In conventional systems, energy use and negative externalities occur “Not In My Backyard“, in rural areas and in far away oil and fertilizer producing places. In systems offering greater food sovereignty, resilience, and positive externalities, energy use is brought closer to the point of consumption and after the point of sale.
Shelf stability of acorns highlights a trade-off of this shift in the point of energy use to enjoy the crop: acorns and many nuts are very shelf stable, but when they’re processed enough to be ready to eat (e.g. as acorn tortillas or roasted hazelnuts) they become less shelf stable. This is not a critical issue, as acorn flour and many value-added nut products can last for weeks dried or refrigerated and be preserved for months or maybe years frozen. This trade-off affects the culture of use and markets for local nut crops:
Tree nuts are long-lasting, resilient, more intimate staple foods which require more labor close-to-home, but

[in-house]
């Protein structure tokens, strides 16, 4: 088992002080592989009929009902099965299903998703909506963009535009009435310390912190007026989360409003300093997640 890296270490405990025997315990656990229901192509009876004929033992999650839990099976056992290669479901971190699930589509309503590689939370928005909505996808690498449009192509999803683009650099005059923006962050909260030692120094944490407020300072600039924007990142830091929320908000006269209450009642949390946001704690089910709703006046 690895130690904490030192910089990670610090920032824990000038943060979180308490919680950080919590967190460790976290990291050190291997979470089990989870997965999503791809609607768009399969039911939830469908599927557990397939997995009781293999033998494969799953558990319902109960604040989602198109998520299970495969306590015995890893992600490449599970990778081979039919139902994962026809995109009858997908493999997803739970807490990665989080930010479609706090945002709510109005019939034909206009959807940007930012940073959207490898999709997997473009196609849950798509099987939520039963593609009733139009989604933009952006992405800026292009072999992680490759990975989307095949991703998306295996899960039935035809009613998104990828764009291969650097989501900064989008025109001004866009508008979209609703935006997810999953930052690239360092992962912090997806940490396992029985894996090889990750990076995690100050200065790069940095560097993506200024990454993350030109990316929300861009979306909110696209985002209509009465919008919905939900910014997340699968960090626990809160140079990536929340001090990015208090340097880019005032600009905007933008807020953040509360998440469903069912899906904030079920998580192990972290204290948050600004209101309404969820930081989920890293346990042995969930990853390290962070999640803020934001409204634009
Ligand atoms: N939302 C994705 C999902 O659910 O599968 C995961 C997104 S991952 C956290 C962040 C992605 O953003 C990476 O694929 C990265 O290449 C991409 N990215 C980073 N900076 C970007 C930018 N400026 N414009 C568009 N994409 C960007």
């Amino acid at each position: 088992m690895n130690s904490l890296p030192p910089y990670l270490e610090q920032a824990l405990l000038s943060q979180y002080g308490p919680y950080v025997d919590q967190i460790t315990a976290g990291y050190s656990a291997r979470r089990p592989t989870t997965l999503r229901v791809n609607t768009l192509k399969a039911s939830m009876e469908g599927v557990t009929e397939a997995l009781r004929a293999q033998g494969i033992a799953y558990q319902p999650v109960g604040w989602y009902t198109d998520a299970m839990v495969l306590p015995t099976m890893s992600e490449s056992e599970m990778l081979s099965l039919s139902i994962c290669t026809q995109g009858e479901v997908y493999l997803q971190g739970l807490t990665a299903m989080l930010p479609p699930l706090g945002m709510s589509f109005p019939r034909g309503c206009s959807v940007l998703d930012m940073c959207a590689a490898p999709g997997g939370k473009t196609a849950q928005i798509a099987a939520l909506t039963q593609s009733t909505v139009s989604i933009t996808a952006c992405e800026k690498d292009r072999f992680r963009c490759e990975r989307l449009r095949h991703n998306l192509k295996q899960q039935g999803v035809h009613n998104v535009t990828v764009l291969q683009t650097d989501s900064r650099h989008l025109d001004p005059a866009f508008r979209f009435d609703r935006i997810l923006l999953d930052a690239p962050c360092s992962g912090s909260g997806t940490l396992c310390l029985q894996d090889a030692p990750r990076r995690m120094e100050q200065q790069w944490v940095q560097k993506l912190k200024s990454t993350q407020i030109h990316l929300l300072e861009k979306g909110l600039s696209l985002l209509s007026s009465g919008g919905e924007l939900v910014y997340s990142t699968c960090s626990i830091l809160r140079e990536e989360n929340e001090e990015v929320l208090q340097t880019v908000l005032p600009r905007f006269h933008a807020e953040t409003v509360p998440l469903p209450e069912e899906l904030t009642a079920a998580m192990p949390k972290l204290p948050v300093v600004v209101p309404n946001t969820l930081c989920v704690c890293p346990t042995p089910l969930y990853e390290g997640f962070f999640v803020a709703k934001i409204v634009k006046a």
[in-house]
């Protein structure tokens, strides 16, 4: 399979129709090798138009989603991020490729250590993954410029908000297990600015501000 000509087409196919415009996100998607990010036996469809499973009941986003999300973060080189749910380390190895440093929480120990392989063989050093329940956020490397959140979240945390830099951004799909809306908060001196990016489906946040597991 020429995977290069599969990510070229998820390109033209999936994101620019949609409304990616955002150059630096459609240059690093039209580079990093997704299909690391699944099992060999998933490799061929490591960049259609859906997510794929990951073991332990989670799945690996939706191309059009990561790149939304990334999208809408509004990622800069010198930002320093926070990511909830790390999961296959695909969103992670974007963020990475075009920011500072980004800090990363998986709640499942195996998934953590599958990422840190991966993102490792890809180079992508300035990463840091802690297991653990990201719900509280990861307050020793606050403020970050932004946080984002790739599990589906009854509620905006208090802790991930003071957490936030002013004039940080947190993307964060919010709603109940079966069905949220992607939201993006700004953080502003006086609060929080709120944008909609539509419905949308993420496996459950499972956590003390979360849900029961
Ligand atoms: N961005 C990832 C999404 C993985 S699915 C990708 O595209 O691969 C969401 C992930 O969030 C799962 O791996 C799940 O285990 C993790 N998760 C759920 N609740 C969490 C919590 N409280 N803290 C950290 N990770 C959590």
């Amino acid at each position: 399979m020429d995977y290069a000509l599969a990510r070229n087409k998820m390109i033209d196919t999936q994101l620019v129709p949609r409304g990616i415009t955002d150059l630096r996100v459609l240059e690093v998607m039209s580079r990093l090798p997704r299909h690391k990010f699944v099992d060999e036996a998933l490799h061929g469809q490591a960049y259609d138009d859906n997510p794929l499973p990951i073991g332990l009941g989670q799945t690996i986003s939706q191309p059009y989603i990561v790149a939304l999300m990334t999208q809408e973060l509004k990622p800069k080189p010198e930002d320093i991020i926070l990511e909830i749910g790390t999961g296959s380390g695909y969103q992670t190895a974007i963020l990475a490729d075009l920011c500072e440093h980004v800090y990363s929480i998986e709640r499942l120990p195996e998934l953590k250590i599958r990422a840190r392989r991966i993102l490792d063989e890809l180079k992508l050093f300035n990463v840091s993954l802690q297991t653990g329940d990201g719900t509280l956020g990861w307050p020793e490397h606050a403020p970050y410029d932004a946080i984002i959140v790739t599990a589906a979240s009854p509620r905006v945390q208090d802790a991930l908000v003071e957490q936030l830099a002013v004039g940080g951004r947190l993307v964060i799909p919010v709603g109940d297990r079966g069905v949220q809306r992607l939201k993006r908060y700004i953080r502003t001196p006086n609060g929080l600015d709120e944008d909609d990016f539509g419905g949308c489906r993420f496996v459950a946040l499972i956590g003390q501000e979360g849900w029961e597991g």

tree for basic needs also bring home closer with the source of one’s well-being and being well in ecological mutualism with that which supports oneself.
And with this in mind, I give thanks to Osker Brown and Living Web Farm for the information below about acorns for landscapes and livelihoods.
Distribution of time for tasks to enjoy acorns:
- 1/3 labor gathering and drying
- 1/3 labor cracking, leaching, processing
- 1/3 labor quality control, removing nuts with signs of mold
Gather & quality-control red oaks, dry, store in-shell . . . here is a very informative video series, starting specifically at part 5 which details home and community-scale acorn gathering.